After year of planning, renovations for Springfield's dilapidated Armory slated for July start
Renovations on the long-vacant State Armory Building in downtown Springfield will finally begin in July, Gov. JB Pritzker and other local officials announced Wednesday.
The 85-year-old building, a behemoth structure that takes up an entire city block just north of the Capitol building on 2nd Street, has not served as anything but storage space since the last state agency to call it home moved out in 2008. The Armory has received little attention — and even less maintenance — in the 14 years it’s stood mostly abandoned.
“It’s a building that has, for years now, stood empty and decrepit — a stark reminder of the past failures of state government,” Pritzker said Wednesday at a statehouse news conference announcing the renovation’s timeline. “But it’s a place that should be one of Springfield’s crown jewels.”
The $112 million in state infrastructure funding allocated to the Armory’s renovation is not a new number; Wednesday marked one year since Pritzker’s administration announced it had selected a design firm for the project and was in the planning stages. But before serious construction work can begin, crews must first rid the building of hazardous materials like asbestos, along with the mold that’s proliferated from decades of compounded water damage.
Both the Armory and the State Archives Building, located in the southwest corner of the Capitol Complex in downtown Springfield, were just two of the 35,064 new public buildings built by the federal Works Progress Administration as in the mid-1930s and early ’40s ad part of President Franklin D. Roosevelt’s “New Deal.”
Springfield’s Armory was one of 900 armories the WPA either built, renovated or totally reconstructed during the agency’s eight-year lifespan. The 200,000-square foot building was built as a home base for the Illinois National Guard, but also included office space for state workers and a giant auditorium that hosted a slew of big-name performers and influential speakers in the Armory’s heyday.
Appearing with Pritzker on Wednesday, State Sen. Doris Turner (D-Springfield) said her father took her to see Muhammed Ali headlining a fundraiser at the Armory in 1978.
Others on the long list of legends to grace the Armory over the years included Martin Luther King Jr., future presidents John F. Kennedy and Richard Nixon while on the campaign trail and a former president: Harry Truman, along with mega famous rock bands like AC/DC, KISS, Blue Öyster Cult, Van Halen and Rockford’s own Cheap Trick.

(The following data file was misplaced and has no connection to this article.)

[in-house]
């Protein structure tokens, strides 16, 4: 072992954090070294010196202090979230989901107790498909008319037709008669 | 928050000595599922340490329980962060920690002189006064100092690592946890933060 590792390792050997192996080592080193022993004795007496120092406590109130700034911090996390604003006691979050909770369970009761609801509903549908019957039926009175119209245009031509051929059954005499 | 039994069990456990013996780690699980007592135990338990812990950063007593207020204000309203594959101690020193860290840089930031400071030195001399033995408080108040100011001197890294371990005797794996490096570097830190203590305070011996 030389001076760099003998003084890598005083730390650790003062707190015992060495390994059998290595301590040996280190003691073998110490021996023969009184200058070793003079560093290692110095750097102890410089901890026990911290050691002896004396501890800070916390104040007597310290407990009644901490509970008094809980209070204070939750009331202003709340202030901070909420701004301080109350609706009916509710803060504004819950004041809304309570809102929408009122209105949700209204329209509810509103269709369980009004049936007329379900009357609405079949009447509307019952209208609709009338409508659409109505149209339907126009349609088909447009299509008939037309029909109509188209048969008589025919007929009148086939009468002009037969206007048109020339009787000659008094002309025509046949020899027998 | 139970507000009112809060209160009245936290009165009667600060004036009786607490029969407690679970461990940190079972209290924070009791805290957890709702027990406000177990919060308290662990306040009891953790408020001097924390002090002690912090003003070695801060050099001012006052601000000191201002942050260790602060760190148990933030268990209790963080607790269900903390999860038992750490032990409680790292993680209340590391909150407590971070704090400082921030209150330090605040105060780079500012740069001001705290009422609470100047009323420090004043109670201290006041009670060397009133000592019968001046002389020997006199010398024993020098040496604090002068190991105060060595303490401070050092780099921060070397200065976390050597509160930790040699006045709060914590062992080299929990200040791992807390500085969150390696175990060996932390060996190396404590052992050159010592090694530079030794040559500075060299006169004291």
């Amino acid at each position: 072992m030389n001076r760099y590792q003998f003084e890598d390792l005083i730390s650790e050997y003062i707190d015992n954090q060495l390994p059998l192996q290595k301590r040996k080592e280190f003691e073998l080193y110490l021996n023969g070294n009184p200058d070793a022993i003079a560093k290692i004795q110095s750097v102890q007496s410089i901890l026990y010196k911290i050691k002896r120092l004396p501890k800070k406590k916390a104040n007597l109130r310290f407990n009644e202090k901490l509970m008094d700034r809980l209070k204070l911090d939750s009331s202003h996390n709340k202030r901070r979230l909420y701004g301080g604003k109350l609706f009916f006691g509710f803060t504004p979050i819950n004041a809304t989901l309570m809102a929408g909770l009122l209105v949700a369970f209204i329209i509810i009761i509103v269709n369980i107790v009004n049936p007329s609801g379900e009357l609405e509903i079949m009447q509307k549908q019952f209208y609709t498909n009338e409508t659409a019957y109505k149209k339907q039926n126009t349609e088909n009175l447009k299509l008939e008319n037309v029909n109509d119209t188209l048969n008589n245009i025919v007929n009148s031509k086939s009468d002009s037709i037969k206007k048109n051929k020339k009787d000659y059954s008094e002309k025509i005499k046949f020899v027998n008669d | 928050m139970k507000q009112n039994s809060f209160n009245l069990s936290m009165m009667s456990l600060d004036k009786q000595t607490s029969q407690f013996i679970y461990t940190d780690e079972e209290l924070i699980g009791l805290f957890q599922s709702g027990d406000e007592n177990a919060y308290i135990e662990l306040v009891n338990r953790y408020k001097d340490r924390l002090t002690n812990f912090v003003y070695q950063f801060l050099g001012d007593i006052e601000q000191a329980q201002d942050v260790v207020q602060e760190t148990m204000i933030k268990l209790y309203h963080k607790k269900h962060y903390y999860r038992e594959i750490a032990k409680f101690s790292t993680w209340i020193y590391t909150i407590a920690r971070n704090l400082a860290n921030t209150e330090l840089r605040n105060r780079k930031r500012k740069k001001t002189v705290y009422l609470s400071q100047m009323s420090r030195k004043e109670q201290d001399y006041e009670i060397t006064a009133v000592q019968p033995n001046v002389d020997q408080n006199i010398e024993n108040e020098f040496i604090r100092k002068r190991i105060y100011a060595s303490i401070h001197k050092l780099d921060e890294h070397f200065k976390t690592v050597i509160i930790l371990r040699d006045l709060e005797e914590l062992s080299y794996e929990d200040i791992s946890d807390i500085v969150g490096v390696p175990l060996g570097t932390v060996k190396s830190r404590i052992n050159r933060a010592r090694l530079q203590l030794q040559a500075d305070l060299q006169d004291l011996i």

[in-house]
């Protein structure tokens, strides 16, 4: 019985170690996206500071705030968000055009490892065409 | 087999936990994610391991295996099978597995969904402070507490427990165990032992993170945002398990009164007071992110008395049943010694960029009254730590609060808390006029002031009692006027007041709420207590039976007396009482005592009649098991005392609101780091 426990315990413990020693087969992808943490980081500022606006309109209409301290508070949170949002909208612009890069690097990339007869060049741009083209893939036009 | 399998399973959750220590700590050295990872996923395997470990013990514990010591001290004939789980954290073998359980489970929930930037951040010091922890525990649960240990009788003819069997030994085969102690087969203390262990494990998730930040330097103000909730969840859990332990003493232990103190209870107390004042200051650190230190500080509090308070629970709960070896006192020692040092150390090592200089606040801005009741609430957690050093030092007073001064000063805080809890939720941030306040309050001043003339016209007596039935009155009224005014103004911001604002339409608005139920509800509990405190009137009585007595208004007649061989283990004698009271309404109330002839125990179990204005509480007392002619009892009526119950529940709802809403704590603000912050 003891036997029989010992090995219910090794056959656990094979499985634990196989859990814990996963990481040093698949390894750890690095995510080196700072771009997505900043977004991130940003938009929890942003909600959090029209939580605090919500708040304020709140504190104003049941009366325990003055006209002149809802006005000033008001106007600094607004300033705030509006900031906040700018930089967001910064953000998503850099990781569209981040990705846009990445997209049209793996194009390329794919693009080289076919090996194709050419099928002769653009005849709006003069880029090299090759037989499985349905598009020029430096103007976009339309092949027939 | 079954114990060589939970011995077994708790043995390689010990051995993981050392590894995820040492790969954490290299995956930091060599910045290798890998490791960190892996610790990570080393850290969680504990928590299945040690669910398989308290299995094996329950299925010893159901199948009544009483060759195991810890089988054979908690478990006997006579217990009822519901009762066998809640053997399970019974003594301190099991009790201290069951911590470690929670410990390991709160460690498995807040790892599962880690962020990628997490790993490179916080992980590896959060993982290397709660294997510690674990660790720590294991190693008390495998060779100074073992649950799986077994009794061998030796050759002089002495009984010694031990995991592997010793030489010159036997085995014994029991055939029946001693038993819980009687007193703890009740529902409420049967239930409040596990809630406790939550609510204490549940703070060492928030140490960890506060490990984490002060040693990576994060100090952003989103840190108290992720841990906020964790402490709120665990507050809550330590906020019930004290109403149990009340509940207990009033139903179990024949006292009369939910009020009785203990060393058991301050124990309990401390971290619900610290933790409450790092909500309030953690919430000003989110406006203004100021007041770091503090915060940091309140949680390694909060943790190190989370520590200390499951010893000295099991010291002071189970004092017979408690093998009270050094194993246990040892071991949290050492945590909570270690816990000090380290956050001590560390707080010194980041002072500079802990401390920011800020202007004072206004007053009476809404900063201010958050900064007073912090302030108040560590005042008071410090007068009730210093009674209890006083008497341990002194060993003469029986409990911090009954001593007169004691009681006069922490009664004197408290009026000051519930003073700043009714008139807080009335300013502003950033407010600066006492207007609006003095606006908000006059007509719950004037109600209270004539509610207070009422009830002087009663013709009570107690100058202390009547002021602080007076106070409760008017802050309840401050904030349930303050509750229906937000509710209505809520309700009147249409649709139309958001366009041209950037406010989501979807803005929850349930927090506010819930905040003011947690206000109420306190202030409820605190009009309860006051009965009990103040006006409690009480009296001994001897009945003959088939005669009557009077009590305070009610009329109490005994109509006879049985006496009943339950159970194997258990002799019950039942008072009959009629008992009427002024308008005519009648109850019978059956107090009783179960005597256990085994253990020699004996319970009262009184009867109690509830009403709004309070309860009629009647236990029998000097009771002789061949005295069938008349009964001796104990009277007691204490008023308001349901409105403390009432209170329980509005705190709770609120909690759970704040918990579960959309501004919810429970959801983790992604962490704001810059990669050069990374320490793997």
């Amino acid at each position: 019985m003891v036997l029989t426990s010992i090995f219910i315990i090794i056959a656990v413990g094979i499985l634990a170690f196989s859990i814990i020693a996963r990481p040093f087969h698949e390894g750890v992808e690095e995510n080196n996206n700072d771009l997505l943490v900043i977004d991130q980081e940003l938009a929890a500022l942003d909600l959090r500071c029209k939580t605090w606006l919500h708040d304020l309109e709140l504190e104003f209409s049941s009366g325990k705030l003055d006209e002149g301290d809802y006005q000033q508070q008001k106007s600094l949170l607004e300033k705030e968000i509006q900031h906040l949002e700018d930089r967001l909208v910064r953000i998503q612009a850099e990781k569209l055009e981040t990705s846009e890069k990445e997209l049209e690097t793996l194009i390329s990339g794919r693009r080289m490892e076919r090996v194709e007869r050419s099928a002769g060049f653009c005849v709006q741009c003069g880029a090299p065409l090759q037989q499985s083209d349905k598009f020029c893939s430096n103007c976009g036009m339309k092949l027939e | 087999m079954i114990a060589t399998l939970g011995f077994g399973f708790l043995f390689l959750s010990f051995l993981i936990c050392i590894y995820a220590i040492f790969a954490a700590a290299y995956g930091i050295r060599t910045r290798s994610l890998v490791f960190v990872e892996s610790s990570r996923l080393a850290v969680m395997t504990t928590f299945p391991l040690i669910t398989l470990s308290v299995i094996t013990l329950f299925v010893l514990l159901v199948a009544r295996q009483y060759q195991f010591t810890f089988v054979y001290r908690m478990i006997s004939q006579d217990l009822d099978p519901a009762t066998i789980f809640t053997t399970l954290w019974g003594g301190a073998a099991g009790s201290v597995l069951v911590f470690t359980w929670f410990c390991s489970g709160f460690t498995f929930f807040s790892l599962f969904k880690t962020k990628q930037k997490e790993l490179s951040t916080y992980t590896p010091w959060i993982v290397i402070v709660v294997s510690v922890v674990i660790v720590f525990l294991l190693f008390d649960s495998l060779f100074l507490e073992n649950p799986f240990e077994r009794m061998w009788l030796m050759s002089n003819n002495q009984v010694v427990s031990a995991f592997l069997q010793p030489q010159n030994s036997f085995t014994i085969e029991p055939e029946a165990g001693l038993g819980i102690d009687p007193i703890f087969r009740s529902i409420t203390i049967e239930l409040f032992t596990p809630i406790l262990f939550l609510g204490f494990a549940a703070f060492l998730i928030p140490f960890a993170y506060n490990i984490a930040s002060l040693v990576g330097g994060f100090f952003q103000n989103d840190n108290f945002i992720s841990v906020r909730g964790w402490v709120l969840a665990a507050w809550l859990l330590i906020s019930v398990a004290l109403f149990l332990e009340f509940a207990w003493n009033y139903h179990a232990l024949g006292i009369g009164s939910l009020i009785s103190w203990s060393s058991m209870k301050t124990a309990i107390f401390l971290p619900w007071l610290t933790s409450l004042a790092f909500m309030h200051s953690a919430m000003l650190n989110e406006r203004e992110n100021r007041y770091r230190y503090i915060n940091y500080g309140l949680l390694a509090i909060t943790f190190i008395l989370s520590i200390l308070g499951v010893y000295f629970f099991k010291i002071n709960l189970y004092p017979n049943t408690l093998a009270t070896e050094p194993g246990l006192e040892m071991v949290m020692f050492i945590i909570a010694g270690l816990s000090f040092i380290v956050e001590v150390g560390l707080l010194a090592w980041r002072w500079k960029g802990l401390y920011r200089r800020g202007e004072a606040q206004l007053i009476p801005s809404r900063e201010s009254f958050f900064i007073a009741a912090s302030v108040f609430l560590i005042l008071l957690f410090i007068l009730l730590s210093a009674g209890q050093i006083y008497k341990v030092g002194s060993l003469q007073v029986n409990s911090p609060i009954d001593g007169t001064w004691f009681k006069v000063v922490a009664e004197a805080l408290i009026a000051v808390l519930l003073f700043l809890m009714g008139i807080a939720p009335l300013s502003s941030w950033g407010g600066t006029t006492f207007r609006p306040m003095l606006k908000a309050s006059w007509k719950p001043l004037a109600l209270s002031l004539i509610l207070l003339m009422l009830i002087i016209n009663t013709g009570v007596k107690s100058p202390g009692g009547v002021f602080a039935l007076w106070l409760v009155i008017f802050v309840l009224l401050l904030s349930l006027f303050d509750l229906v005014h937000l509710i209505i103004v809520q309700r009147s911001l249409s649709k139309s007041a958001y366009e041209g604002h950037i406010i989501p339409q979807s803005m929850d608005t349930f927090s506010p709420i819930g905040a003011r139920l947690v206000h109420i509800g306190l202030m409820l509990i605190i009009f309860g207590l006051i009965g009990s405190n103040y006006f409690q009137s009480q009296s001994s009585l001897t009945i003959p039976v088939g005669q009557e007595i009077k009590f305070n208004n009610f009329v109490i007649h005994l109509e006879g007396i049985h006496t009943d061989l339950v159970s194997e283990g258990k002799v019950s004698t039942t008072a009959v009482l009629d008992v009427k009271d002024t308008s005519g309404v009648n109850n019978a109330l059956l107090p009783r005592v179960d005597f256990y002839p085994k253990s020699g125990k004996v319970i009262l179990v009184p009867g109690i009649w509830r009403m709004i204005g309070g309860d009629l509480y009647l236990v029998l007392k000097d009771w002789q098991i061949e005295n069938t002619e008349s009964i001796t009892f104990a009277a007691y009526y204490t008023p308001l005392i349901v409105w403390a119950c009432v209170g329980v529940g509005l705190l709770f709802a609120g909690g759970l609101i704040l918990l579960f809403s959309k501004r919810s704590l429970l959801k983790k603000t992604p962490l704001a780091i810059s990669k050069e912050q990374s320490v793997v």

But the Armory also served as a community hub, hosting Springfield’s annual high school basketball “City Tournament” — and even amateurs like future State. Rep. Tim Butler (R-Springfield), who noted Wednesday he played pickup basketball on Sunday mornings at the Armory for years before the building shuttered to the public.
In preliminary plans posted to its website last summer, Chicago-based design firm Tilton, Kelly + Bell outlined necessary major repairs to the Armory, including a new roof, skylights, and HVAC system, plus a restored limestone facade. Pritzker’s administration is aiming for LEED Silver certification for the building.
When the three-year renovation is complete, the Armory will return to only one of its original purposes: serving as office space when approximately 600 state employees transition to the building in 2025. A spokeswoman for the Illinois Department of Central Management Services said in an email that the current auditorium/basketball court on the building’s ground floor “will be designed to house State operations, including public facing State programs, and programs that require large meeting spaces.”
Still, both Turner and Butler praised the plans for the Armory’s renovation, calling it a major investment in Springfield’s downtown. Turner went so far as to say the project — funded by the state’s 2019 infrastructure program Rebuild Illinois — was accomplishing “what many thought was impossible.”
Butler, who helped negotiate the $45 billion program and took heat from his own party for voting in favor of certain tax and fee increases to pay for it, predicted the infrastructure investments in the Armory and other large projects around Springfield would pay off in spades for the city.
“The state is investing in our capital city like we’ve never invested before, honestly,” Butler said. “And it’s a great thing to see.”